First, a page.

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House passes Consolidated Appropriations Act
January 15, 2014
For Immediate Release
January 15, 2014
Washington, D.C. – Today, U.S. Representative Tom Marino joined a bipartisan majority of his colleagues to pass the Consolidated Appropriations Act for Fiscal Year 2014, which provides $1.012 trillion for the remainder of the fiscal year and an additional $98 billion for Overseas Contingency Operations funding and disaster relief.
House passage of the appropriations bill comes as a result of last month’s Bipartisan Budget Act, brokered by House Budget Chairman Paul Ryan (R-WI) and Senate Budget Chairwoman Patty Murray (D-WA), which determined the overall discretionary spending level for 2014.
“This bill is a win for my constituents back home and for all Americans,” Marino said of the legislation. “It reaffirms a commitment to fiscal responsibility and puts us back on the path of a normal, pre-Obama Administration appropriations process.”
Since taking control of the House of Representatives in 2011, Republicans have cut $165 billion in discretionary spending compared to the $210 billion Democrats increased spending during their four year majority.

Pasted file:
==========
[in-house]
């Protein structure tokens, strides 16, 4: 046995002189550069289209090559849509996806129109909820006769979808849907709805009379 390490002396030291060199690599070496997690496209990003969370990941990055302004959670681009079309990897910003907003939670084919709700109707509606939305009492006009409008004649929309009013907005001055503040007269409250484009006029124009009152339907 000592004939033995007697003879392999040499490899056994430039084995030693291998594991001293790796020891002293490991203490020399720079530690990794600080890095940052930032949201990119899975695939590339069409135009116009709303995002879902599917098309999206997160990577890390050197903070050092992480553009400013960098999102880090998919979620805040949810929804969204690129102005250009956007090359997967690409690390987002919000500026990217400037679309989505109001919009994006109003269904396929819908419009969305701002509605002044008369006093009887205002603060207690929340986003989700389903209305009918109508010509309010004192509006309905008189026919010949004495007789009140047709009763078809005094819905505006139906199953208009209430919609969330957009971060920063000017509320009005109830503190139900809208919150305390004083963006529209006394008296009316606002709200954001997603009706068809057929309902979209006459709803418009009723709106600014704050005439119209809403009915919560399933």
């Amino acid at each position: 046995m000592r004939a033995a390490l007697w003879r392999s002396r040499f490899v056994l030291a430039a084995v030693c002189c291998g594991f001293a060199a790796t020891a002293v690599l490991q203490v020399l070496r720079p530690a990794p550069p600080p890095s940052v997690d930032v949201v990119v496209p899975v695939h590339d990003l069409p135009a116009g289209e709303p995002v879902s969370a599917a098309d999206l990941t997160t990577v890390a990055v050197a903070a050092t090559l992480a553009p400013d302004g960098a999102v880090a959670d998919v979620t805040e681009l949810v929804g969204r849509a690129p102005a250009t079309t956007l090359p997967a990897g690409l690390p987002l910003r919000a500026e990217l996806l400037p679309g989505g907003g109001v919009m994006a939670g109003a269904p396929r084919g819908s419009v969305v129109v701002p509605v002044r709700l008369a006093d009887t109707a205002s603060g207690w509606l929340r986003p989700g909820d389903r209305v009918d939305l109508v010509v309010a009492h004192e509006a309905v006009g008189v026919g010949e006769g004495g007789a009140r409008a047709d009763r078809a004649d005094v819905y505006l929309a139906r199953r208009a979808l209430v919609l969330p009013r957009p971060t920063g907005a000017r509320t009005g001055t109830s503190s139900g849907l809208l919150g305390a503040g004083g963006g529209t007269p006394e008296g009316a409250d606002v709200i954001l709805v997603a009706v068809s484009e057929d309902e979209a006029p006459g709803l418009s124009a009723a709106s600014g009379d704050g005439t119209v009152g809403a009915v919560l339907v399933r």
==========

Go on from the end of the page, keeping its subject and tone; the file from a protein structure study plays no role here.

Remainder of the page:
“My vote today reflects the priorities of my District,” Marino said. “It allows for funding to secure our borders and ensure federal corrections officers are protected on the job. It cuts wasteful foreign aid spending to nations that are not our allies – nations like Libya. It also disregards the President’s request to further fund his job-destroying health care law.”
Another provision of the legislation delays implementation of Section 207 of the Biggert-Waters Flood Insurance Reform Act of 2012, offering relief to some of those facing increased flood insurance premiums.
“The Federal Emergency Management Agency (FEMA) will be prevented from using any appropriated funds for the purpose of implementing flood insurance premiums for remapped properties,” Marino added. “It is a start – we still have more to do to address the astronomical rates many families and small businesses are facing.”
Earlier this week, Congress implemented a three-day stop-gap spending measure to keep the government funded and operating through the week. The Senate and President must act before January 18 to avoid the threat of a government shutdown.